Farm Project

Avalon’s Birdsfoot Farm will foster an ethos of stewardship through conscious coexistence. Following regenerative practices, the farm will celebrate the interconnectedness between natural ecosystems and conservation agriculture.
A Farm stand will be open to the public on Saturdays from 9am-2pm for people to walk the garden and buy seasonal flowers, vegetables, and eggs!

Animals on Pasture

Pasture grazing allows animals to follow their natural behavior patterns. Birds get to scratch around, eat grubs and dust bathe while sheep and goats can selectively browse and play.

Rotational Grazing

Moving animals in smaller areas often (sometimes once a day), allows access to new food and discourages overgrazing. Rotational grazing keeps the plants coming back healthy and stores carbon in the soil. The root systems of these healthier plants aerate the soil and sequester nutrients.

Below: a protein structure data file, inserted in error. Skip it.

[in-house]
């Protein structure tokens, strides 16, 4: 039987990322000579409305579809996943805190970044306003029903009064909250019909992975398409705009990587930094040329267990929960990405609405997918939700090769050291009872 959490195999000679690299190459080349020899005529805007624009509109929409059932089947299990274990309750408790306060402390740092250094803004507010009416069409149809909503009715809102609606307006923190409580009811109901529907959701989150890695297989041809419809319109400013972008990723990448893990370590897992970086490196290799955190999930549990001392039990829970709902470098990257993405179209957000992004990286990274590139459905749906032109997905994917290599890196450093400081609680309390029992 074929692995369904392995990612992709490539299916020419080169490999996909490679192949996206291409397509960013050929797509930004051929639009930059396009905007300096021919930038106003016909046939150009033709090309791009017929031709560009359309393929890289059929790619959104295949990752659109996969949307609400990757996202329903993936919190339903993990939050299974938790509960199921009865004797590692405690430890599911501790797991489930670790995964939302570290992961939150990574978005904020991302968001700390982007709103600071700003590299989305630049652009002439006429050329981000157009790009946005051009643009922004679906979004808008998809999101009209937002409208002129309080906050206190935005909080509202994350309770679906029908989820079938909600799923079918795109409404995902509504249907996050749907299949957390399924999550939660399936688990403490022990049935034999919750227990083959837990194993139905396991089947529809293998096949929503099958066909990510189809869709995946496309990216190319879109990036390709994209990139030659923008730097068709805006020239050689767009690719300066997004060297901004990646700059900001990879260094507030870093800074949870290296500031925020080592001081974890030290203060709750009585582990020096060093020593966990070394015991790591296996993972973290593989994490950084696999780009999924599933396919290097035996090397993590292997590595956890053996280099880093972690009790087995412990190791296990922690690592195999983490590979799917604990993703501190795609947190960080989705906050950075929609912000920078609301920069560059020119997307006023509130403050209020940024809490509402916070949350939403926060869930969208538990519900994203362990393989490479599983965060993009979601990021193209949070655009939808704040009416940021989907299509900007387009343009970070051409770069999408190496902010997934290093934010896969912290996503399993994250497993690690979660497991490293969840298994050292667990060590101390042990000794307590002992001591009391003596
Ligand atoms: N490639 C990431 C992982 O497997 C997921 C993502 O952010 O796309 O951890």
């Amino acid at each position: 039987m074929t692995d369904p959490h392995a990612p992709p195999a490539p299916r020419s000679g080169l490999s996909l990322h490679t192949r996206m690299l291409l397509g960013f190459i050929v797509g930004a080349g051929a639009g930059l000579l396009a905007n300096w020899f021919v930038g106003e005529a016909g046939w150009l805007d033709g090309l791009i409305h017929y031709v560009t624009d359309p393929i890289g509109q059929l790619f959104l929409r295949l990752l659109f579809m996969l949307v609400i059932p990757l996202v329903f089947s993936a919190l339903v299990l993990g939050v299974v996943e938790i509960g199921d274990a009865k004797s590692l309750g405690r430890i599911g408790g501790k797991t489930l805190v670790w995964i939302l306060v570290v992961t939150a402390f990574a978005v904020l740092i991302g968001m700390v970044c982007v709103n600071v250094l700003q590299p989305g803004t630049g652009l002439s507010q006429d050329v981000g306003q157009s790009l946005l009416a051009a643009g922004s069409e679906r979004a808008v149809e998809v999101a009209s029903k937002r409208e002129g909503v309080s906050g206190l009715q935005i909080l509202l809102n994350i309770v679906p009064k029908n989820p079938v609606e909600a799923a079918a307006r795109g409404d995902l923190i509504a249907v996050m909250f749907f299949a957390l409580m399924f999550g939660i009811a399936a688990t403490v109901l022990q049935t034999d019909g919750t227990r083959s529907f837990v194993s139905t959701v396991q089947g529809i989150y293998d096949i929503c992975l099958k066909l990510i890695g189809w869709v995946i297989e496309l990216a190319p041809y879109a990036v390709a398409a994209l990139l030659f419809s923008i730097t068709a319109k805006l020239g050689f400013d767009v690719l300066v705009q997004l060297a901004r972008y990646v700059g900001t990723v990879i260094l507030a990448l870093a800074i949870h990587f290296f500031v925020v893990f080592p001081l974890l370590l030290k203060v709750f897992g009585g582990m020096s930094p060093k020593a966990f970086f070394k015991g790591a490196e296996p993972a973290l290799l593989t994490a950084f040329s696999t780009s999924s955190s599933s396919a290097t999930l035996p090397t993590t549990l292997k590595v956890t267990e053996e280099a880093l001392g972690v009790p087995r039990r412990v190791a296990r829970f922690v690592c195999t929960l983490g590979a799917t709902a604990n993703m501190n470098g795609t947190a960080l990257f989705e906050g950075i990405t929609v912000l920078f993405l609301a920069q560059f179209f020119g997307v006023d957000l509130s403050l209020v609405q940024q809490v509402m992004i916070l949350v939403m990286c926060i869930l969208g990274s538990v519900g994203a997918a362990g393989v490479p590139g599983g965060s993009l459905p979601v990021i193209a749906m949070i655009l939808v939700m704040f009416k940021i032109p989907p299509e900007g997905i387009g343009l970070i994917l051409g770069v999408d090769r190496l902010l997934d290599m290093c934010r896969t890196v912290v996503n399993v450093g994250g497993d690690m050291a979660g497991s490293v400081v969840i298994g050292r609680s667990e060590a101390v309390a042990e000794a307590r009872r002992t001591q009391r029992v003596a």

Silvo Pasture

When animals are grazing among the trees they have a “living barn” for protection from heat and bad weather. This also is a highly effective carbon sink and allows the ecosystem to thrive as a whole. Better managed forests capture more carbon.

Low-Till Farming

Birdsfoot is minimizing tillage. Tilling turns up soil that has been actively capturing carbon and releases it back into the atmosphere. Too much tilling tends to create a hardpan layer a few feet down that plants’ roots are unable to penetrate, often seen in grasses that do not grow very tall. Grasses generally have as much root going down as plant matter going up.

Cover Crops

Cover cropping achieves many things all at once. Keeping soil covered when not in “production” prevents the loss of topsoil or nutrients from erosion. Meanwhile, nitrogen fixing plants like clover, vetch, birdsfoot trefoil and peas improve overall nitrogen and nutrition of the soil. Birdsfoot incorporates the cover crop as a green manure for whatever is planted next. Turnips and other cover crops with large penetrating roots are used to break up compacted soils.